3 Course Description Course Objectives: To introduce abstract concepts for data organization and manipulation, to show how these concepts are useful in problem solving. Prerequisite: C programming References Data Structures and Algorithm Analysis in C, by Mark Allen Weiss, Addison-Wesley, 1997. Problem Solving and Program Design in C, 3rd edition Hanly and Koffman, Addison-Wesley. Data Structures, Algorithms & Software Principles in C, by T.A. Standish, Addison Wesley, 1995.
6 Policies Policy on missed midterm: –no make-up exam Lateness policy: –Late assignments are penalized up to 10% per day. All assignments and programs are to be your own work. No group projects or assignments are allowed.
7 Introduction Computers are devices that do only one kind of thing: They carry out algorithms to process information. To computer scientists, the algorithm is the central unifying concept of computing, the mode of thought that is the core of the computing perspective.
8 ALGORITHM A set of logical steps to accomplish a task. A “recipe of action”. A way of describing behavior.
9 Correct Algorithm It must correctly solve the problem for any valid input data. For the same input data, it must always give the same answer. Invalid input data should produce an error message or some other indication that the algorithm cannot correctly solve the problem. It should not produce an answer when given incorrect data since the user will think that the answer is valid.
10 Abstraction Idea: Define/implement the general idea, isolate the details. The steps in the algorithm should be grouped into related modules or blocks. You may use one module inside another module. You may refer to other algorithms by name instead of including all of their steps in the current algorithm.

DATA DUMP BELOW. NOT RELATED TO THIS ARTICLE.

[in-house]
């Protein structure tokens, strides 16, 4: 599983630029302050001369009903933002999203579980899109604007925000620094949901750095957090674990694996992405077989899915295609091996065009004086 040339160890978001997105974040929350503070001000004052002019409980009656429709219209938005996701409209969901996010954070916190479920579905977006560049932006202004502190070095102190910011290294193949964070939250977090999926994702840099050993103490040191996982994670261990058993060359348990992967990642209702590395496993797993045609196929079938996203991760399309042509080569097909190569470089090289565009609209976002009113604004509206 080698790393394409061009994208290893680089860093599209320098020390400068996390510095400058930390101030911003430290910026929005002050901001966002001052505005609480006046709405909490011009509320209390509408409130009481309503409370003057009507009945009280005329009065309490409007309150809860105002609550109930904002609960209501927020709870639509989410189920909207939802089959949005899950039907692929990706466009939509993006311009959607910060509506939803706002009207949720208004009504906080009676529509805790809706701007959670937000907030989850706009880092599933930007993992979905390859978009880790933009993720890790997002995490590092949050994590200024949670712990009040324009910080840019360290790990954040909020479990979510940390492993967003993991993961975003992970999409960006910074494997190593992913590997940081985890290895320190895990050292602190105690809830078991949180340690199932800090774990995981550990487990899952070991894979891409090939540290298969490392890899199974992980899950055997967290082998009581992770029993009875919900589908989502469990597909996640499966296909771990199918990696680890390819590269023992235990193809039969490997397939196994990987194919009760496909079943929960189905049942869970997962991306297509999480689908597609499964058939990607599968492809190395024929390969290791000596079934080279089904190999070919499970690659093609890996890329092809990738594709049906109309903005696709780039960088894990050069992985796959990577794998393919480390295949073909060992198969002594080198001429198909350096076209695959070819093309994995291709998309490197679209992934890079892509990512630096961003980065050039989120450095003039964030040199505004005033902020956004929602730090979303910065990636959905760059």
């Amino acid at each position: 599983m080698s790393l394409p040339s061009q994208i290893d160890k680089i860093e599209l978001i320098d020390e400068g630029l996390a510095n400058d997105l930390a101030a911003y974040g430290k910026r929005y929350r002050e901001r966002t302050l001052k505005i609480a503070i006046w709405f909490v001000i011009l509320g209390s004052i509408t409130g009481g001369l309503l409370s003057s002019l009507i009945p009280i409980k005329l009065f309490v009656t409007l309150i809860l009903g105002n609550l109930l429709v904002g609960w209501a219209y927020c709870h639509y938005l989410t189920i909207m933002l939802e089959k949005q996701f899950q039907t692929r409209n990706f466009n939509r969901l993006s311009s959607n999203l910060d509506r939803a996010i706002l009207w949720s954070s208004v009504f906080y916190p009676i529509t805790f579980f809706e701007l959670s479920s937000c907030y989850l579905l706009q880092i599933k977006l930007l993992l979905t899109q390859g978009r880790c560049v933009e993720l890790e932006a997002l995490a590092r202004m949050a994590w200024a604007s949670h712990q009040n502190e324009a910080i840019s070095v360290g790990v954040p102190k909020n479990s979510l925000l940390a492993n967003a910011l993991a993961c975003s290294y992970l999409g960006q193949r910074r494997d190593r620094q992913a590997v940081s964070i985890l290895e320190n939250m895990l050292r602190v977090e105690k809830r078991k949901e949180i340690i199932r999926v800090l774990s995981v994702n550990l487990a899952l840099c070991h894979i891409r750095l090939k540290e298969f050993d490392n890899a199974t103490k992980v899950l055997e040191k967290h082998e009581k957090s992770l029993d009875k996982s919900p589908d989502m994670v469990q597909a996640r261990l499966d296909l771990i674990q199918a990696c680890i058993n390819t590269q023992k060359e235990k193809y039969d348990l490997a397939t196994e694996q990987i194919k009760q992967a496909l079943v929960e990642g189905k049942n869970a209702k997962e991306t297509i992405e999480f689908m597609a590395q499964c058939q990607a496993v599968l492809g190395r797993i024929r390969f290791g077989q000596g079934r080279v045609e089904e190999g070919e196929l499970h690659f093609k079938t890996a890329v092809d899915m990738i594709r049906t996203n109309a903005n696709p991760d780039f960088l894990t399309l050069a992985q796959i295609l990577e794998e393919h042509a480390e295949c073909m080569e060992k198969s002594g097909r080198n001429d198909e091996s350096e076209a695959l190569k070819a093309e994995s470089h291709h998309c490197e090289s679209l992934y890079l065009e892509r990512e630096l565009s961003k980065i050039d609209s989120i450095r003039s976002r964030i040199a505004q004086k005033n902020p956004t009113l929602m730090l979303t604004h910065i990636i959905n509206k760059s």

11 Levels of Abstraction Well-designed algorithms will be organized in terms of abstraction. The simple instructions that make up each major logical step are hidden inside modules. By hiding the details inside appropriate modules, we can understand the main ideas without being distracted.
12 Computational Abstractions Problem: Calculating a letter grade for the course, based on a student’s various numerical scores (exam, quiz, and hw) and on the weights assigned to each Inputs: Student’s name, hw average, quiz average, exam score, their respective weights Output: Letter grade for the student
14 Software Development 1.Problem Understanding –Read the problem carefully and try to understand what is required for its solution. 2.Analysis –Identify problem inputs and outputs. 3.Design (Top-down design) –Map out the modular structure of your algorithm. Give a descriptive identifier for each module. –Refine your modular design. Does each module do only one logical task? Subdivide any module that does not, as many times as necessary. –Define the interface of each module before writing any code. –Begin the bottom-up work of constructing each module.
15 4.Implementation –Implement the algorithm as a (C) program. –Convert steps of the algorithm into programming language statements. 5.Testing and Verification –Test the completed program, and verify that it works as expected. –Use different test cases (not one) including critical test cases.
16 Exercise Write an algorithm to find the minimum of three numbers. 1.Problem Understanding 2.Analysis: What are the inputs and outputs? 3.Design: How to solve the problem. 4.Implementation: in C 5.Verification and Testing.
17 Algorithm 1 1. Read three numbers into a, b and c. 2. Keep a variable to hold the minimum value. 3. if (a < b) then min a else min b 4. if (c < min) then min c 5. Print min.
18 Algorithm 2 1. Read three numbers into a, b and c. 2. if (a < b) and (a < c) then print a else if (b < c) then print b else print c.
19 Algorithm Components 1.Data structures to hold data. 2.Data manipulation instructions to change data values. 3.Conditional expressions to make decisions 4.Control structures to act on decisions. 5.Modules to make the abstraction manageable by abstraction.